3 Days Out
12. Procrastinate. It’s time to start heavy duty lifting and really get your ass in gear. But you DEFINITELY need a break first. Perhaps you’ll watch Kimmy Schmidt or Liz Lemon on Netflix to get you in the spirit of whatever event you’re hosting. There’s a little Kimmy or Liz for everyone, guys. Pop open one of the bags of chips you were reserving for your event, eat candy for dinner from Dylan’s Candy Bar (OMG) and work on your night cheese. The party is happening whether your floor boards are dusted or not.
1 Day Out
13. Start cleaning. Spend a little time casually wiping counters, cleaning out your fridge, rearranging your collection of board games, video games, movies, CDs, whatever, moving piles from one room to another in an effort to clean. You still have 28 hours before this party is in full gear.
14. Prep as much food as you can. It’s time to make magic happen with the cream cheese, folks. Whip up a few dips while your boyfriend vacuums the floor with your fancy pants Shark vacuum. Cut veggies. Arrange fruit displays. For the love of all things, DO NOT CUT THE CHEESE YET. That is a last-minute priority in order to ensure the best possible cheese flavors.
Day of the Party
15. Freak out. You’re not ready. Your house is certainly not ready. You haven’t showered since your Liz Lemon marathon and it’s REALLY time to move it. You know nothing helps a situation more than a serious panic attack. Get ready for it. It’s coming.
16. Quick Clean. You don’t have time to clean the way you want, so start throwing everything out of sight. Throw shoes down into the basement, hide baskets of mail under your buffet table (See why I told you to invest in that floor length table cloth on Amazon, now?), take stakes of clothing/clutter/whatever up to your bedroom or the guest room or the office. Just get it out of here, already.
17. Finish food. Whip together as much of the food as you can before you have to start cleaning up the kitchen. The cheese should be cut about 30 minutes before guests arrive (and you shouldn’t let it sit out for more than four hours, so plan for a second batch if it’s a long party.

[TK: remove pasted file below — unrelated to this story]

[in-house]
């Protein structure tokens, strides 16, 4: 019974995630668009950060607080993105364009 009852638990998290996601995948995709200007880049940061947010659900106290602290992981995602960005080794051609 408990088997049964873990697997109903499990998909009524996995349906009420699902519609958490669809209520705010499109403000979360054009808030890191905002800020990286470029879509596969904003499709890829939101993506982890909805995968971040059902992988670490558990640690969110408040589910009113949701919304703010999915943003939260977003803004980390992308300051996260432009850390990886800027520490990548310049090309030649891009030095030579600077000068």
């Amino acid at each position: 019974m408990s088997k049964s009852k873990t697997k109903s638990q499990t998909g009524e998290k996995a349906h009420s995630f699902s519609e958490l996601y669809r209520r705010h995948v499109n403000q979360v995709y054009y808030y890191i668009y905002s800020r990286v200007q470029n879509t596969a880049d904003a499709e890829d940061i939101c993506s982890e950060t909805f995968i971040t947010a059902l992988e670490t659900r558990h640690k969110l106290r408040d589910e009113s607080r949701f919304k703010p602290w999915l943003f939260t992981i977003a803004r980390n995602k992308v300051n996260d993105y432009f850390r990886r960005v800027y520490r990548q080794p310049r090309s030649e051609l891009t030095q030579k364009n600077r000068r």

18. Beg for reinforcements. Hope and pray you have parents like I do who show up 45 minutes before a party to help with this process. Sure, you won’t remember that your mom threw your keys in the cabinet with the canned goods, but no one else saw them cluttering up your breakfast bar, amiright?
19. Relax. Breath a sigh of relief and pour your first of many glasses of wine/champagne/beer/vodka/whatever. Give yourself a pat on the back for only crying three times instead of five like last time. You’re getting better at this game.
Friends, how do you handle the stress of hosting parties? Are you a killer host? What do you try to do whenever you host an event? Tell me your secrets before I pull all my hair out!
This post is brought to you by the fine people at Netflix, without whom I may never procrastinate. While I wasn’t paid in dollars to create this blog post, I did receive a subscription to Netflix and a device on which to watch my favorite shows (hello Liz Lemon – I love you!). As always, you get my opinions and ideas, which I was not paid to change. Obviously.
I solve all of this stress by never, and I mean NEVER, throwing parties. Except for small children’s birthday parties. And then I give the child a package of balloons and Crepe paper and tell them to decorate. One bag o’ chips, one veggie platter, some cookies to snack on before cake and Ice cream. Party lasts 2 hours by which time I wish I had more alcohol, and I hide out front and smoke cigarettes while children scream and shriek inside.
Brilliant! I actually love throwing parties, so I can’t take that route!
I pretty much avoid all parties. I’m much more of a one or two friends at a time kind of person
I used to throw parties at our place all the time. So much hassle. Now we go to someone else’s parties. Much easier!